Ms. Herald: Yup. I'm going to be Sarah's attendant. Dad's having his brother for best man. And Gavin and Jonny are going to be ushers. But you know what the coolest part is? Dad's best friend from college is a judge and he's going to perform the ceremony. I haven't seen Uncle Joel, as I called him, since I was ten. His kids used to be my best friends. Tim and Tara are twins about a year older than me. They're going to come out for the wedding, too. I don't think I've seen them for at least nine years. When Uncle Joel got divorced, they went to live with their mother in Massachusetts.
Dr. Balis: This is all really good news.
Ms. Herald: Yeah, it's going to be great.
Dr. Balis: I'm happy for your father. From what you've told me, it sounds as though he really loves Sarah.
Ms. Herald: Yeah. "He's finally marrying the right one," my mother said. Grandma Strauss doesn't know what to think of my father now, though. He divorced one of her daughters, but now he's marrying the other one. She's confused. But she's coming anyway. And she's going to be staying with me again.
Dr. Balis: Sounds like fun. So let's talk about Malcolm.
Ms. Herald: Yeah, you'd like that, wouldn't you? Well, set your mind at ease. Look here.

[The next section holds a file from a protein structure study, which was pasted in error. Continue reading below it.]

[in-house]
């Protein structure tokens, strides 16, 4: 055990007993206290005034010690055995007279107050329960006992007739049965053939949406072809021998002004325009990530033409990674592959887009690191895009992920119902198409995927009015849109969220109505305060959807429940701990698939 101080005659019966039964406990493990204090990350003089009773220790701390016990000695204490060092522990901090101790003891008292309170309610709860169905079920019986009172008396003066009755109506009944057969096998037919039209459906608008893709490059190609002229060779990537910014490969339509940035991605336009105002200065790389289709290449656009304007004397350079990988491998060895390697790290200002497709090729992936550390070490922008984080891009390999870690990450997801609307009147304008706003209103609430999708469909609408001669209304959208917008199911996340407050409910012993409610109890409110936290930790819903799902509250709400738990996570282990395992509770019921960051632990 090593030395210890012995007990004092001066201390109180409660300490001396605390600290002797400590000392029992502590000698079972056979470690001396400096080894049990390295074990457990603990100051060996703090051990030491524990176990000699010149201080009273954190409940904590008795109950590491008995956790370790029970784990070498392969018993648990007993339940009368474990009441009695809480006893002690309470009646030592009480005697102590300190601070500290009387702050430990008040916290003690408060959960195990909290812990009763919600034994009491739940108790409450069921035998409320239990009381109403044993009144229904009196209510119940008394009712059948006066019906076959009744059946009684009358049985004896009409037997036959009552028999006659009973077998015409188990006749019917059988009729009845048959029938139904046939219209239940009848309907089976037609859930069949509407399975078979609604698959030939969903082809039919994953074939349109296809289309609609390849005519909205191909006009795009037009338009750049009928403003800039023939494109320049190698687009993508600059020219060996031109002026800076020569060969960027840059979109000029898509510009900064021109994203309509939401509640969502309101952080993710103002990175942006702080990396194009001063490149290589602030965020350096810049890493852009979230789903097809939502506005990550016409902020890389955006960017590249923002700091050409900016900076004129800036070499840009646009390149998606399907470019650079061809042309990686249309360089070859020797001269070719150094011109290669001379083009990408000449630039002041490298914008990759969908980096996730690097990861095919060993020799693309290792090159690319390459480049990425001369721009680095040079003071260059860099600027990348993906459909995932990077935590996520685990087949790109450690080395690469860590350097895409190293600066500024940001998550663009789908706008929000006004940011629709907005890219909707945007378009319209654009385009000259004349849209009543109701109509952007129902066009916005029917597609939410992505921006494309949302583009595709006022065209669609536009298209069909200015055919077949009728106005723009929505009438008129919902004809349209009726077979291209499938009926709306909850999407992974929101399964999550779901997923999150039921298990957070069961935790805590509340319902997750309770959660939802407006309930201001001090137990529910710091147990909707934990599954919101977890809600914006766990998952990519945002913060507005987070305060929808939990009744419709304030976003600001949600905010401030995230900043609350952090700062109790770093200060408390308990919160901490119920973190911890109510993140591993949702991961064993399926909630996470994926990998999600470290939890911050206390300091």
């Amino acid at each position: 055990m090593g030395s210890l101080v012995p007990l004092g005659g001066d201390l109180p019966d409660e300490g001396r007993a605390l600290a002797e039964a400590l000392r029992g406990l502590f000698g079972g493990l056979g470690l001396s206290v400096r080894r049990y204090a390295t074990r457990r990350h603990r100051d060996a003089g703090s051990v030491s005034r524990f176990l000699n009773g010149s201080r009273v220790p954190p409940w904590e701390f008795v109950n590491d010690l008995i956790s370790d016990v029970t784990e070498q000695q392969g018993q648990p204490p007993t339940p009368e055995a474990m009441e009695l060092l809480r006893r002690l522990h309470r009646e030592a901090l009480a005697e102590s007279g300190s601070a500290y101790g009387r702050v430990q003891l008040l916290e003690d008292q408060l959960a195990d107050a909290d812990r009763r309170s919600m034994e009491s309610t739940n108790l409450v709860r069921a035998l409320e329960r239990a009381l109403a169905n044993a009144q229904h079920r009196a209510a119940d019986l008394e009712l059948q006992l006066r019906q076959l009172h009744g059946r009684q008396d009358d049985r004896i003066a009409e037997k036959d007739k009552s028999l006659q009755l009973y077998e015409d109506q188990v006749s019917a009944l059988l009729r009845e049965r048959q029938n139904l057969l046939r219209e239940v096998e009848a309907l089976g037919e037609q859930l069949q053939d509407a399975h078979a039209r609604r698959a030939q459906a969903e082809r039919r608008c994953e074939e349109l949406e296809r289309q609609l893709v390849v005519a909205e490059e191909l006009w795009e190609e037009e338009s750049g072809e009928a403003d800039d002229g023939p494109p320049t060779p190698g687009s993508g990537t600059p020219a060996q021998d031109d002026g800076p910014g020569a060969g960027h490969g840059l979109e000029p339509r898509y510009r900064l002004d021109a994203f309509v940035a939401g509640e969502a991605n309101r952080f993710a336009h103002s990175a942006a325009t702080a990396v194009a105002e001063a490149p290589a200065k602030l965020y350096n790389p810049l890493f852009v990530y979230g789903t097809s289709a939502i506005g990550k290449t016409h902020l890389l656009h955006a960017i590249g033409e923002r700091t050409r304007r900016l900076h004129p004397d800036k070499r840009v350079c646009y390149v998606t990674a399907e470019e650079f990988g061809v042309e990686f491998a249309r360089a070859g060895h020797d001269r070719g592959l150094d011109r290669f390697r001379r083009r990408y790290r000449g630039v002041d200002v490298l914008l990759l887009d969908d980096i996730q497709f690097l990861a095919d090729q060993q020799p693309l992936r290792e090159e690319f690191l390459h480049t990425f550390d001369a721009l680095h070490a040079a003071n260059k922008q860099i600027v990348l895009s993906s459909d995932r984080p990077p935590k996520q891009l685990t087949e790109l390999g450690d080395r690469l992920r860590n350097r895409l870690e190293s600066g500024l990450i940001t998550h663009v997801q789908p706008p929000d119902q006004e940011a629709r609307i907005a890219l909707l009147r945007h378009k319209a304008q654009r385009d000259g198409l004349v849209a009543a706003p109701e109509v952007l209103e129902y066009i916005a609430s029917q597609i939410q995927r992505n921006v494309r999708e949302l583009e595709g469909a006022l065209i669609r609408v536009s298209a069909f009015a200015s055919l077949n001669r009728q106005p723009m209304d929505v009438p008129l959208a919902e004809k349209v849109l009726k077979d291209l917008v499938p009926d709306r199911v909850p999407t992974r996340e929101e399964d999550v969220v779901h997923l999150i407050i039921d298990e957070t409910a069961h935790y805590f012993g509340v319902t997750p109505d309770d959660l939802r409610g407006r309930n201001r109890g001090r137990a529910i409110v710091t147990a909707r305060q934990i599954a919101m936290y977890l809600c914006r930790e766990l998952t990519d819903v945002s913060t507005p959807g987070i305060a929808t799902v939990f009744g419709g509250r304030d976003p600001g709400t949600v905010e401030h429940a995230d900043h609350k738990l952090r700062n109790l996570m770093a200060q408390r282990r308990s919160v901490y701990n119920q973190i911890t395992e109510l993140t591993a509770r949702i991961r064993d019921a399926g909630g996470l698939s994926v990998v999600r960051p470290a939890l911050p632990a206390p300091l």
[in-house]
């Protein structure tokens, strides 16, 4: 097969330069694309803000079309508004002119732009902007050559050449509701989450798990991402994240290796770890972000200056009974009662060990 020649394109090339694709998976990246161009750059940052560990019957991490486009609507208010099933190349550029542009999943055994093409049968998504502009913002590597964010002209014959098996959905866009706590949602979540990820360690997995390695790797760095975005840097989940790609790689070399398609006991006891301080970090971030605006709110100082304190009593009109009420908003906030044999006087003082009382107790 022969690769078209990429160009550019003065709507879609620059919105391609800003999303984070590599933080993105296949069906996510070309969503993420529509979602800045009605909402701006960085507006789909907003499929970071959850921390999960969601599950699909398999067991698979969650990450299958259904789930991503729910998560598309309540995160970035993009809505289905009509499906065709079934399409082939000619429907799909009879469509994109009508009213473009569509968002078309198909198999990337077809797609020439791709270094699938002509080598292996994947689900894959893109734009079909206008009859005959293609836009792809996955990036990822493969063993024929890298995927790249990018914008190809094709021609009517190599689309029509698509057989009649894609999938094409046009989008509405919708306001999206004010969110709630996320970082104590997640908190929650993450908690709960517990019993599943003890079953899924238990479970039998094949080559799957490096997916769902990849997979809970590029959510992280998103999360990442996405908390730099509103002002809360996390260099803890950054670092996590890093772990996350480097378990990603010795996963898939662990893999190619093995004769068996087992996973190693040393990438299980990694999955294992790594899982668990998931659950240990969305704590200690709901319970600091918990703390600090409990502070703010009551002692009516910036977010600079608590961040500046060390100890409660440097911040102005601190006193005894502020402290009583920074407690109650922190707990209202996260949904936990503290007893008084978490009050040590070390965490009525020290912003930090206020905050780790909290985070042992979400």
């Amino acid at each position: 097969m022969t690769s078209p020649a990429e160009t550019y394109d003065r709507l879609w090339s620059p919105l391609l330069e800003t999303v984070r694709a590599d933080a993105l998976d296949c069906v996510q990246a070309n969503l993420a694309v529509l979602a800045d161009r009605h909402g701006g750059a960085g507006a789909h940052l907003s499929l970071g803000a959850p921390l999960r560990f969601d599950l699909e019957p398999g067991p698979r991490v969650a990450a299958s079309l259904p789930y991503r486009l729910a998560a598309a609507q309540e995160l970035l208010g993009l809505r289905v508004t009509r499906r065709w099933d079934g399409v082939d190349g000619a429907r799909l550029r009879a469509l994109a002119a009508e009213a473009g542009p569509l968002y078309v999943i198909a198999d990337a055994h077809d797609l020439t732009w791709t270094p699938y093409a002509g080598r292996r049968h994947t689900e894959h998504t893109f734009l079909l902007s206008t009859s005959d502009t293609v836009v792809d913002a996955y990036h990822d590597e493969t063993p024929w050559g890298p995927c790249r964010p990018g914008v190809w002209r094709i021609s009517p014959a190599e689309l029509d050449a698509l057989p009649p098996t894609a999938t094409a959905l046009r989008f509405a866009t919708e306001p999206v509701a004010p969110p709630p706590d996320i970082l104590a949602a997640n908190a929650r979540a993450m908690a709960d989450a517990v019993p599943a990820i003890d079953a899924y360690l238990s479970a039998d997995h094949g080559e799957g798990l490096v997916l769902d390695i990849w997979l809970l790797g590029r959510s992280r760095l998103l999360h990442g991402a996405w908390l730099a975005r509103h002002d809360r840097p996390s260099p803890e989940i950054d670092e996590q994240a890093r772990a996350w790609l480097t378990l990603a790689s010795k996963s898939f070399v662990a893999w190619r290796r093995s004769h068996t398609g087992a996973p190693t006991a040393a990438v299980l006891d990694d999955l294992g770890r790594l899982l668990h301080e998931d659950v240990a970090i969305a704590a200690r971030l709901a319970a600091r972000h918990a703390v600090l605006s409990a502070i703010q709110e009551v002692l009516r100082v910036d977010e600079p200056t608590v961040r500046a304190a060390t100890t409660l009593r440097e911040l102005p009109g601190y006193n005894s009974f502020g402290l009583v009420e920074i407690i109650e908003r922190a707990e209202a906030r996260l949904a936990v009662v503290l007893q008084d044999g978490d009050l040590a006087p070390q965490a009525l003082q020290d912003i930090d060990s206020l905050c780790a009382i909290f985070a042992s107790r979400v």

Dr. Balis: No ring.
Ms. Herald: No ring.
Dr. Balis: What happened?
Ms. Herald: He came over on Tuesday, sat down at my kitchen table, and started to talk. He was telling me how I should behave in front of his mother; and what we would need to buy for the new place before we left for New York; and what of mine would need to be put in storage, since it obviously wasn't good enough for the homestead of a newly married professional couple. And in the middle of this litany, I got this mental image of him at another kitchen table, talking to a five year old kid, outlining the poor little mite's chores and duties until he or she turned twenty-one. So I just blurted out: "I can't do this. I just can't do this," right in the middle of his speech. His jaw dropped. He honestly didn't expect this: "Didn't I know how good I had it?" I guess not. He kept asking me why. And all I could do for awhile was shake my head. Besides, he wanted me to give Lancelot away. Give up my cat? Not in a million, baby.